To pair it to any Garmin watch or app, you’ll need to search in the sensors menu. If on a Garmin watch, like the vívoactive 5, you’ll see it listed under the sensors pairing menu as a chest strap. The same for apps like Strava, Zwift or on your Peloton Bike or Treadmill again, you’ll see it listed in the sensors menu.

Once paired, you’ll see your heart rate on your selected device - or devices; it’s worth noting that the HRM-Fit can connect to two Bluetooth devices at once, so you can connect it to both your smartwatch and your chosen compatible piece of fitness equipment. 

During my testing, I found the results of the HRM-Fit to be pretty spot on - and what I like is that even if you aren’t wearing a watch, the strap gathers all your general activity stats as well as your training and steps. If you would never consider doing any kind of workout without your watch - or you’re prone to losing charge, then this would be a worthwhile investment. No workout is lost - or wasted.

All of this data is also available on the watch or the Connect app in real-time, and then depending on which device/platform or app you’re using, you can see it afterwards recorded with all your vital stats with your steps, calories, and intensity minutes recorded too.

Fit and comfort

Technical bits aside, the main benefit of this strap is that it feels less restrictive than a traditional chest strap. Too tight or too loose no longer exists. The monitor itself weighs 53g/1.8 ounces, so it’s not that noticeable once it’s in place.

A few minutes into my workout, although I feel like it’s not on properly (purely down to the fact that I usually wear a chest strap pulled fairly tight and firmly wedged under a very fitted sports bra), my heart rate is still steady and being recorded. By the end of my workout, which included some pretty intense treadmill sprints and plyometrics, the strap still hadn’t moved an inch. 

Fast forward to a few more runs and workouts, and I’ll be honest, I still feel it there but don’t pay much attention to the chest strap. 

The only thing I do pay attention to, though, is the extra bumps of the design - mainly the battery compartment, which is prominent and sticks out on some of my favourite well-fitted gym tanks - especially the lighter-coloured ones.

It’s also worth noting that, unlike other heart rate monitors, you can’t wear the HRM-Fit for swimming — it only has a water resistance rating of 3ATM, which means it’s fine for sweat and rain showers but shouldn’t be submerged in water. Instead, Garmin recommends the HRM-Pro heart rate monitor - or you could try the Polar H10 for recording your lengths.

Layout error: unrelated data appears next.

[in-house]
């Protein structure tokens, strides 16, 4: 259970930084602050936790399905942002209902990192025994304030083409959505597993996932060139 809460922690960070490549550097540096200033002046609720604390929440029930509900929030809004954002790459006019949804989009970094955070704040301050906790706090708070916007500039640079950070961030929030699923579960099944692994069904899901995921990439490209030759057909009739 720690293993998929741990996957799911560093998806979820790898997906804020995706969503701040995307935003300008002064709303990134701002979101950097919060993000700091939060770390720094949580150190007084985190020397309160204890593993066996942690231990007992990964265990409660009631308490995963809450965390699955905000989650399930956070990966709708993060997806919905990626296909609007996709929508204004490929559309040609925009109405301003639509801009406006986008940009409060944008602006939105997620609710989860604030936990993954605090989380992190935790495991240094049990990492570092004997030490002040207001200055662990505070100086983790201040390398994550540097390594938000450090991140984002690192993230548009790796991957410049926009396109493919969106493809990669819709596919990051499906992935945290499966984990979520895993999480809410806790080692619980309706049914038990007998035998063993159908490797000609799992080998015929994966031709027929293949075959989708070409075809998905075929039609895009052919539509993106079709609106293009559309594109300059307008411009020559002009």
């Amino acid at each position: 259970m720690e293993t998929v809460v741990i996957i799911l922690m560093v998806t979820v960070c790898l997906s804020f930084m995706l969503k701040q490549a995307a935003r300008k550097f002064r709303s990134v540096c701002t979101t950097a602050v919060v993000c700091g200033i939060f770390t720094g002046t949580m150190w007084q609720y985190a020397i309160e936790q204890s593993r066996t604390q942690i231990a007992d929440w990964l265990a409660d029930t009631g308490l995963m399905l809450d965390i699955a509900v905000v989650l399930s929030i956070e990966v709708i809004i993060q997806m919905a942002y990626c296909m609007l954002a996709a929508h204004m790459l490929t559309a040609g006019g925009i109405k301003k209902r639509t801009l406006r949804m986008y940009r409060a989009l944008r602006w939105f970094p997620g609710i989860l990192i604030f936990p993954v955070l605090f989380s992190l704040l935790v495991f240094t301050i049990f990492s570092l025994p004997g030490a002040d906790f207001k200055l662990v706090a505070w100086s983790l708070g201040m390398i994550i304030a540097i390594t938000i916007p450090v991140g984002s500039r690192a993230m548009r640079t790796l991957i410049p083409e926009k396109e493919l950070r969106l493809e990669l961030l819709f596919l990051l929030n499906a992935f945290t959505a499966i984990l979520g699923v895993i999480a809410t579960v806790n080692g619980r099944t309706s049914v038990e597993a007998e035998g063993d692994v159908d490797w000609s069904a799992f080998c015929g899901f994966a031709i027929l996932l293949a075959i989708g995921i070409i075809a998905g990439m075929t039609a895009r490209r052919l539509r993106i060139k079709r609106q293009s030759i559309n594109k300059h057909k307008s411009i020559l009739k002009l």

Garmin HRM-Fit review

(Image credit: Lucy Miller)

Simply put, the Garmin HRM-Fit is going to give you more accurate heart rate and performance data over wrist-based wearables, as well as some of the more traditional wrap-around chest straps, making it essential for female athletes who don’t want to worry about discomfort, chafing and unreliable readings. It might also appeal to those athletes who can’t wear a watch during certain sports, such as team sports and martial arts, yet still want to track their stats.

The strap easily fits onto your sports bra and won’t budge during exercise. It was also super reliable and added a new element of accuracy to my workouts - especially my running efficiency. Granted, not everyone will want to falke out on such a fancy chest strap — and the HRM Fit is an especially expensive piece of kit, especially when most Garmin watches can already record a lot of your workout metrics - but when it comes to motivation and taking your workouts seriously, there’s nothing better than listening to your heart and working with the main source. 

Also consider

If you want reliable running data and heart rate readings but are not a fan of a huge price tag, then invest in the cheaper Garmin HRM-Run or, cheaper still, the Frontier X, which comes in at half the price. Granted, they don’t attach to your bra - but if you get the right fit and positioning from the get-go, it shouldn't budge or feel uncomfortable. 

In conclusion, the HRM-Fit is most definitely a luxury solution for those who rely on a chest strap and for those who are serious about their stats yet simply don’t want any chest strap faff. I’m sold. My training has reached new heights since wearing it, and you won’t see me pounding the pavements without this.

Lucy Miller
Freelance writer

Lucy Miller is a journalist, Level 3 Personal Trainer, Nutritional Advisor and Children’s Fitness Specialist. She holds fitness qualifications from NASM Training and Premier Training International and has been a fitness journalist and fitness (and cover) model for over 20 years. Since going freelance in 2014, Lucy left Men’s Fitness Magazine to write for an abundance of top consumer titles such as Women’s Health, Women’s Fitness, Waitrose, The Times, The Guardian and Runners World.

She’s also extremely passionate when it comes to educating others about health and physical activity and loves inspiring and working with children and adults to help make fitness fun, sustainable and accessible. In her spare time, Lucy is ever the sportswoman. Once a national gymnast, having won three national titles, she has also run a handful of marathons around the world and loves to test her physical and mental side with daily running and gym sessions, not to mention ballet, bootcamp, boxing and TRX.